I always visit SMS SCCM Expert in my rotation of must-check-for-update websites. They really develop some excellent addons and enhancements for my favorite systems management platform. One of their products that I had not really heard too much about struck me today.
Let me back up: I’ve been wondering more and more about what part I can play in the overall “greening” of IT. We all know that the bottom line is king in Information Technology, but it’s becoming more clear that as we understand more about how our businesses work, that doing the right thing for the business may just be doing the Right Thing in general.
Take power consumption. I wish I could remember where I read this – perhaps it was Gartner, perhaps it was on one of the millions of PowerPoint slides I’ve seen this past year, but something like 1-2% or more of the power consumed by the United States is consumed by data centers. That seems high, and even moreso, it seems expensive. I think it was HP that reported this. Another number says that data centers in the US use the equivalent energy as would be required by 5 million houses. In any case, regardless of where the statistics come from, it’s not hard to believe that power consumption by data centers is significant. Googlecheck me, please! I’d love to get this accurate.
Server consolidation initiatives and the commoditization of Hypervisors have made it possible to reduce the number of devices plugged into the wall, and that’s just ducky, as far as I’m concerned. I’ve got to do some more reading on if there are statistics naming the percentage of power consumption that desktop devices. I don’t know this for a fact (yet,) but my intuition tells me that it’s got to be more than that used by data centers.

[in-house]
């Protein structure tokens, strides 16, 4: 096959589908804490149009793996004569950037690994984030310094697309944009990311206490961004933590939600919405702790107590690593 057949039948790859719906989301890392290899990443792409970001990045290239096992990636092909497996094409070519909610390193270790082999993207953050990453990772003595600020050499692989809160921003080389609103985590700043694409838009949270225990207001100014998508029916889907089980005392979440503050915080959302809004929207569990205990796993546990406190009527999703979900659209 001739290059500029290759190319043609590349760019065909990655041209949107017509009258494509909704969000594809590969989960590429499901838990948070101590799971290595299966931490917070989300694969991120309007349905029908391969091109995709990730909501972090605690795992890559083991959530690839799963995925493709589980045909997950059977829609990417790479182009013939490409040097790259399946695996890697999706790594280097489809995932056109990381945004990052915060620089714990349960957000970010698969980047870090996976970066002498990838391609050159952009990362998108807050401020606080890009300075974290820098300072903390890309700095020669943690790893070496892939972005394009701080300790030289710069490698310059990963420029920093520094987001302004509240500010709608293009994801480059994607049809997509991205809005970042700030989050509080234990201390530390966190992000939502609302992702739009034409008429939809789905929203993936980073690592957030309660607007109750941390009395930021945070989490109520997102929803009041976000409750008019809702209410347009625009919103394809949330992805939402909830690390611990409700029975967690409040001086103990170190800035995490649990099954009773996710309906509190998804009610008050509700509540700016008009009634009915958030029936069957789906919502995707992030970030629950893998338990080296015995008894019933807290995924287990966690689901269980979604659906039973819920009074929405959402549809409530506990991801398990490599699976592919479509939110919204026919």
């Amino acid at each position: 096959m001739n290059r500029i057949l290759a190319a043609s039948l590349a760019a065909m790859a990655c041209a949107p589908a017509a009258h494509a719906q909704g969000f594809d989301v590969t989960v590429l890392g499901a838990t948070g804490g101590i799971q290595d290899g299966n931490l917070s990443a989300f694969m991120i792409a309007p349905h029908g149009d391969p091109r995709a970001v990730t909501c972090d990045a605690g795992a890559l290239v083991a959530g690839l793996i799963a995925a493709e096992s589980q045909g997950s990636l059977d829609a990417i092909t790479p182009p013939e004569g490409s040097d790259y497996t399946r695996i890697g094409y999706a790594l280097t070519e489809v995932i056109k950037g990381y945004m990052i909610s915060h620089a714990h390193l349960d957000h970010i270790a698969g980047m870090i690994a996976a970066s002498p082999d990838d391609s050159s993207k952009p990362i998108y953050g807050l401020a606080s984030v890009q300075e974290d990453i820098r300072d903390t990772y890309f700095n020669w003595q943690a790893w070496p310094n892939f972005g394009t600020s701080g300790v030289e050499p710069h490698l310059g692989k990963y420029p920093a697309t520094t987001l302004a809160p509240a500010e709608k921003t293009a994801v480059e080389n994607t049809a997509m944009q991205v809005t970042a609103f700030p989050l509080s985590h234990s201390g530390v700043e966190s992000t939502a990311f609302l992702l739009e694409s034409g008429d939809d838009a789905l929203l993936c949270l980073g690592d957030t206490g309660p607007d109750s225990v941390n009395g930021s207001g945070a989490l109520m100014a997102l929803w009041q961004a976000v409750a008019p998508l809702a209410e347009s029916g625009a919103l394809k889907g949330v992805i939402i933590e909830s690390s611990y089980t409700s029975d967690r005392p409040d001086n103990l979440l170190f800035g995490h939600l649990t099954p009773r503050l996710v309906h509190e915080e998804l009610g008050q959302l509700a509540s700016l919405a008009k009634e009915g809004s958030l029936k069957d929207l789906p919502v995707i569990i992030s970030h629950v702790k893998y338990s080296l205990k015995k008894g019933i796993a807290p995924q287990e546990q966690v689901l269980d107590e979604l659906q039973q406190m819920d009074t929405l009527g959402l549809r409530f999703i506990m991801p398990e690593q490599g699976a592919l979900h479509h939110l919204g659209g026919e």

We leave desktop devices on for ease of management: we’ve invested thousands into systems management and ESD systems so that we can save money by centralizing the management and distribution of software and patches, but most of these systems (and this is changing!) require those machines to be on.
Technologies such as Wake-on-LAN and out-of-band management are making it more viable to implement a more energy-conscious stance with respect to the management of PC devices. It’s more possible today to power down machines and still maintain them. Most software and hardware companies concerned with device management are working towards a nirvana where offline maintenance can be performed. Microsoft’s Virtual Machine Manager will even service offline VMs, causing my mind to repeat a new phrase: “green consolidation.”
It’s my opinion that over the next 2-5 years, IT leadership will begin to consider strategies where managing and ultimately reducing power consumption will become as important as “virtualization” is today. Even moreso if the carbon trading markets open.
OK, all this is to say that SCCM Expert has created an, ahem, companion product for SCCM that “controls the scheduling of SMS actions to occur outside of regular work hours regardless of the power state of the machine.” SCCM Expert advertises their “Wake-on Schedule” capability, which lends WOL-like capabilities for computers that do not already support it.
Lots of these features are finding their way into SCCM on their own, but this product seems like a great, ahem, companion to SCCM as a foundation for a power-saving desktop strategy.
For my own part, I plan to start including more power considerations into my Desktop Optimization story, and the attendant ROI calculations we generate over the course of IO projects. Here’s to making the World and the world of IT a better place!
Leaving your desktops on 24/7 to patch and distribute software? SMS Companion can save a company with 4500 computers over $80,000.00 – $100,000 a year in energy costs.
It’s the real deal. SCCM Expert and the Environmental Protection Agency (EPA) think Companion can help save you money and conserve energy.